Part of the autonomous driving dream is the ability to jump out of your vehicle in front of the store, mall, concert hall, or museum and let the car find its own parking while you enjoy life. No more creeping along in garages thinking you found the perfect spot, only to have your delight dashed by the motorcycle you couldn’t quite see.
While true autonomous driving is still years away, regardless of the declarations of automakers and startups, there’s another way to have your car seemingly park itself: remote teleoperation. BMW and Valeo are teaming up to make this a reality at BMW’s new Future Mobility Development Center in Sokolov, Czech Republic. The automaker gave us a sneak peek and let us remotely drive a vehicle in a simulated parking lot.
Sim racing rig, but less exciting and more anxiety-inducing
As I stood in a small building, about 100 m away sat a BMW iX waiting to be piloted via the rig sitting before me. It resembled the typical online racing rig you see in the homes of car enthusiasts and gamers, except that the side monitors didn’t expand the view horizontally. Instead, they were used to display an overhead version of the world around the vehicle. Below those monitors were tablets with controls (forward, reverse, etc) and vehicle status.
Outside, BMW had set up a low-speed autocross course with a parking spot at the end. The sensors (cameras, radar, ultrasonic) I would be relying on to deftly pilot the BMW were the same you would find in a production iX. The vehicle itself was equipped with the Valeo parking platform software.
I got the run-down that a potential remote parking agent would get. You depress the brake pedal to enable the system and then ignore it for the rest of the process. The accelerator is the only active pedal during the “drive,” and when you lift, the vehicle comes to a stop. It does this rather quickly because the top speed in our simulation was an eye-watering 10 kilometers an hour. That’s just a bit over six miles an hour.
The system works with a 4G connection, but as BMW notes, 5G is better.
While behind the wheel, instead of the usual speedometer, there’s a “requested speed” and “current speed” indicator. You can have the accelerator depressed to go, say, 8 km/h. That’s the requested speed shown in green. As you approach that harrowing amount of movement through space, an actual speed indicator in white moves up toward that green requested speed bar. The idea is to have a visual representation of acceleration.
The slow speed and two views (overhead and front or rear, depending on the gear selected) don’t make the first time you use remote piloting any less difficult. While you’re driving what feels like a video game car, you know that 100 m away, a real vehicle is narrowly missing cones. In a parking garage, those cones would be walls, cars, people, stranded shopping carts, and whatever else is left lying about. You become aware quickly that treating this as a game could result in harm to people—or, at the very least, some scratches that will lead to your dismissal from the job.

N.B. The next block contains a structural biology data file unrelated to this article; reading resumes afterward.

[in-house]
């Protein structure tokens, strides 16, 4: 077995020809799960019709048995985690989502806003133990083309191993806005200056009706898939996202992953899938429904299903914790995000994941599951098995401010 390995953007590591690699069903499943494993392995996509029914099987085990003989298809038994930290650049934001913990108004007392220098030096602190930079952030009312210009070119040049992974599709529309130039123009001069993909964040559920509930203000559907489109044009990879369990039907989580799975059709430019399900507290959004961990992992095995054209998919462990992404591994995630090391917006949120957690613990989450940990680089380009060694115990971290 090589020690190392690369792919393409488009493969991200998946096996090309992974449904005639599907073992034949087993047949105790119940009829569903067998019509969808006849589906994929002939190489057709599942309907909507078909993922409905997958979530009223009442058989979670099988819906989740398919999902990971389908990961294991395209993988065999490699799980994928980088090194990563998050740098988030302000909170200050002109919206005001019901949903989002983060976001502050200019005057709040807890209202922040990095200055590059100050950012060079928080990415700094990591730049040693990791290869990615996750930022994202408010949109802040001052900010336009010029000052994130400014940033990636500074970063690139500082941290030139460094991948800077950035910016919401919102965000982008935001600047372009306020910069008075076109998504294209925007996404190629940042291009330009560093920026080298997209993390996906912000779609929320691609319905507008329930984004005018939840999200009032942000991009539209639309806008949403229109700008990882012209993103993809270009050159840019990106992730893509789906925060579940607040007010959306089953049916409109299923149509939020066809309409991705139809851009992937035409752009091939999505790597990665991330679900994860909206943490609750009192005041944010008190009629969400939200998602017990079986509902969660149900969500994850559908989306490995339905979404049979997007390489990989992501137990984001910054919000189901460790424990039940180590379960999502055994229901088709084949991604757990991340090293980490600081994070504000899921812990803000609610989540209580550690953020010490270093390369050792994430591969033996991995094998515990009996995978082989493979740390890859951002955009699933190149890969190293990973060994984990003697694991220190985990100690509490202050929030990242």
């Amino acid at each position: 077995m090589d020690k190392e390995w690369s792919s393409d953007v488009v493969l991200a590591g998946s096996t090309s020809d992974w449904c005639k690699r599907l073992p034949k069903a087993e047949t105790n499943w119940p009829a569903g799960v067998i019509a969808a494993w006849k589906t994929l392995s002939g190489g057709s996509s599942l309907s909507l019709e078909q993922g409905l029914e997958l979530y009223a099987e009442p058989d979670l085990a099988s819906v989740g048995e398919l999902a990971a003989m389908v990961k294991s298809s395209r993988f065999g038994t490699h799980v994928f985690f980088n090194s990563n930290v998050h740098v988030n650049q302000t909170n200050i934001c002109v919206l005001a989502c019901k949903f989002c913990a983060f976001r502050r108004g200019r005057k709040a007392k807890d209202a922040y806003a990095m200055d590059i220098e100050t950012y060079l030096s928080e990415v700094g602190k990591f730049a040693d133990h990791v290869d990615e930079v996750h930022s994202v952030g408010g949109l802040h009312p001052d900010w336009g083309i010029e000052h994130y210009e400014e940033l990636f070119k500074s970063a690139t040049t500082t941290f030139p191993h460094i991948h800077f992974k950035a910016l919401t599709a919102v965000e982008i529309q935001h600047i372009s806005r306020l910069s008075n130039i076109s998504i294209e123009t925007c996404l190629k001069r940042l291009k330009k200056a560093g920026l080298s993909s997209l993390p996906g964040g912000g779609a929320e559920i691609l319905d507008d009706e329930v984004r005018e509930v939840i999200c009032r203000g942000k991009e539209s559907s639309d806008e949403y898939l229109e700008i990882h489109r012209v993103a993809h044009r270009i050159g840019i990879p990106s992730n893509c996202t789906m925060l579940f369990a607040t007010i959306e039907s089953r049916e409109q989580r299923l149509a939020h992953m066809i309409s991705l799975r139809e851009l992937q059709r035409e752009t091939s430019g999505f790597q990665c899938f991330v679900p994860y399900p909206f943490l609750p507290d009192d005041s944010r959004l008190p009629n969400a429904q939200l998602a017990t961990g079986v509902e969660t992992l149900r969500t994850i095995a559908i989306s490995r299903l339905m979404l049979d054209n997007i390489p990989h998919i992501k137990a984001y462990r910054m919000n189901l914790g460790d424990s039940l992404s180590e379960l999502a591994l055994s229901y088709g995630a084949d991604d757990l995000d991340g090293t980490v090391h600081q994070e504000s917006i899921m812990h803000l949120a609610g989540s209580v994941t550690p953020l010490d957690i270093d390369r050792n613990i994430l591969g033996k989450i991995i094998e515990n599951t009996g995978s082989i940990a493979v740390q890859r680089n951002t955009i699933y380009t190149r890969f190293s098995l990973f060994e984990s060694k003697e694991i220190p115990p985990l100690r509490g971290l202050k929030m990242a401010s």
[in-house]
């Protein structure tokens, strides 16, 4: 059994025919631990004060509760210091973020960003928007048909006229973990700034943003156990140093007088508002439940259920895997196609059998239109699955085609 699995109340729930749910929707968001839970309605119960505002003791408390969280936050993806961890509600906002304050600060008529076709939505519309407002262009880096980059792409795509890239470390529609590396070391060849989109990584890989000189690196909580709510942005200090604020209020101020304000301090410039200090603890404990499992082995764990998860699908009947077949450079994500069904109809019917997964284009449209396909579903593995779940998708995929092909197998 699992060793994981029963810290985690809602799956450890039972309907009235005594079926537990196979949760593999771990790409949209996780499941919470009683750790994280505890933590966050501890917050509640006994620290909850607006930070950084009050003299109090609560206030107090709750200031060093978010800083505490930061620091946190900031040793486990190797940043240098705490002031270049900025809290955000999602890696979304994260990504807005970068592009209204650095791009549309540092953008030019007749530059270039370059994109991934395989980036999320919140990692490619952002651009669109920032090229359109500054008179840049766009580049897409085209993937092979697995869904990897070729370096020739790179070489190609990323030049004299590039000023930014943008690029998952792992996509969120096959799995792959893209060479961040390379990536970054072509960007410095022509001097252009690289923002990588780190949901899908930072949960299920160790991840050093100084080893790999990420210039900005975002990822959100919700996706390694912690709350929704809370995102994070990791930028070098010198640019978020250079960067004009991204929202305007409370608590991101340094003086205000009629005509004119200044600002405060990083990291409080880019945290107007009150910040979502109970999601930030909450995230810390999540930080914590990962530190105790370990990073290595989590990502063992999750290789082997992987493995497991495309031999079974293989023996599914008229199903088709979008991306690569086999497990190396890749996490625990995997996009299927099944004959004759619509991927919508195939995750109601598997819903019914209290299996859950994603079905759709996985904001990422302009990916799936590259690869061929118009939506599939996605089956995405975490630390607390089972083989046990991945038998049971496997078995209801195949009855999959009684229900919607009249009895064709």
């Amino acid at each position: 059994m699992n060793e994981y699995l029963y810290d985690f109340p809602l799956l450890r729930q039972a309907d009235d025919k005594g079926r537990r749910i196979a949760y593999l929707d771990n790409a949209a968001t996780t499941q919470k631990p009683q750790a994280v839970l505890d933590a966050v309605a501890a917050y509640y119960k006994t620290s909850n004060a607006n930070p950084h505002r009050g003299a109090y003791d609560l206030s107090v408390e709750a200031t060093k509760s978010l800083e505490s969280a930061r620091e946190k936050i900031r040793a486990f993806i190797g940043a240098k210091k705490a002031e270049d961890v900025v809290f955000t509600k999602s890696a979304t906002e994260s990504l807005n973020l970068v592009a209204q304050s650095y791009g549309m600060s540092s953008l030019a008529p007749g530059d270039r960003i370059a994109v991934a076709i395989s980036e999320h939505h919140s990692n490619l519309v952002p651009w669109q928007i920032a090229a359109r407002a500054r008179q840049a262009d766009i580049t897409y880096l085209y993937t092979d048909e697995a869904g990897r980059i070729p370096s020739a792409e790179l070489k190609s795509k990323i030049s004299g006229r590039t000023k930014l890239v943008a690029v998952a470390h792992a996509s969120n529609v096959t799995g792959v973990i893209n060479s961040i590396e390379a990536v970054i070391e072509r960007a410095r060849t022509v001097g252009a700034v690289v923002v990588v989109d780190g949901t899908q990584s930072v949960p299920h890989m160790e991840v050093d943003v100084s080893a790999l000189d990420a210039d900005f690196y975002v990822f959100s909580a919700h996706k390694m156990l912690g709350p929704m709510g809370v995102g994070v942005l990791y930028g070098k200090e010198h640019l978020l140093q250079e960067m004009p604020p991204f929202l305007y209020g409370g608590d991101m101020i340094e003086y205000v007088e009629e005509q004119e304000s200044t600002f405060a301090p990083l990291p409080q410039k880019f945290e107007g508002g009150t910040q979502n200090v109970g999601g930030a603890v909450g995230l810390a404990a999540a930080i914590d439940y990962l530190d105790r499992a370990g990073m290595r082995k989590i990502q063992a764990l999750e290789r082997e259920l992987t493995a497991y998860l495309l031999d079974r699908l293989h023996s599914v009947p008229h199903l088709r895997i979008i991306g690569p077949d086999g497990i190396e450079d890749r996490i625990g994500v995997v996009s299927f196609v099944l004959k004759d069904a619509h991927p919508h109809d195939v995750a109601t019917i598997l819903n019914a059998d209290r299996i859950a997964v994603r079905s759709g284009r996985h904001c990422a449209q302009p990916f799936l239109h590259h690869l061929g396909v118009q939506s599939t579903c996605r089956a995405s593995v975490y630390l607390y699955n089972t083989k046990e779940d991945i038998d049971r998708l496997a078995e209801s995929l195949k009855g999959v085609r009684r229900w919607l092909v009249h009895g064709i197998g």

Watching others use the system, I noticed that everything seemed to be moving quickly onscreen, but out the window, the iX was crawling along at a snail’s pace.
When it was my turn behind the wheel, I tried to move quicker than those before me. Onscreen, it looked like I was moving too quickly, but I knew that in reality, the vehicle was moving slowly enough that lifting a foot would bring it almost immediately to a stop.
I was proud of my time, although no one was keeping track of how quickly we could remote park an iX. Toward the end of my time driving, I began to trust in the system and its view of the world. If this were my job, I’d sit in an air-conditioned room parking cars instead of hustling to grab the keys from the driver, parking the car, and then running all the way back to the valet drop-off point. I’d be less sweaty but have fewer tips.
BMW owners would use an app to start this whole process, but will they be inclined to tip someone they never see? At least no one has to wear a red vest.
Intelligent infrastructure approach and self driving
There are, of course, two other ways this scenario could work without a remote operator. First, there’s the self-driving vehicle solution, which is not ready and won’t be for a while.
Then there’s the intelligent infrastructure approach. Sensors are embedded into the parking facility itself, and the vehicles use those to navigate. Mercedes-Benz and Bosch will be the first to use this system, with BMW following. The current plan is to start with 20 parking lots in Europe and expand from there.
To make sure all automakers can take part, standards have been implemented, and any OEM with the right hardware, software, and adherence to a standard will be able to offer self-parking at select parking lots.
As we move slowly toward an autonomous car future, there will likely be groups of drivers hanging out in a room playing the slowest sim driving game ever—and one with real-world consequences.
Listing image by BMW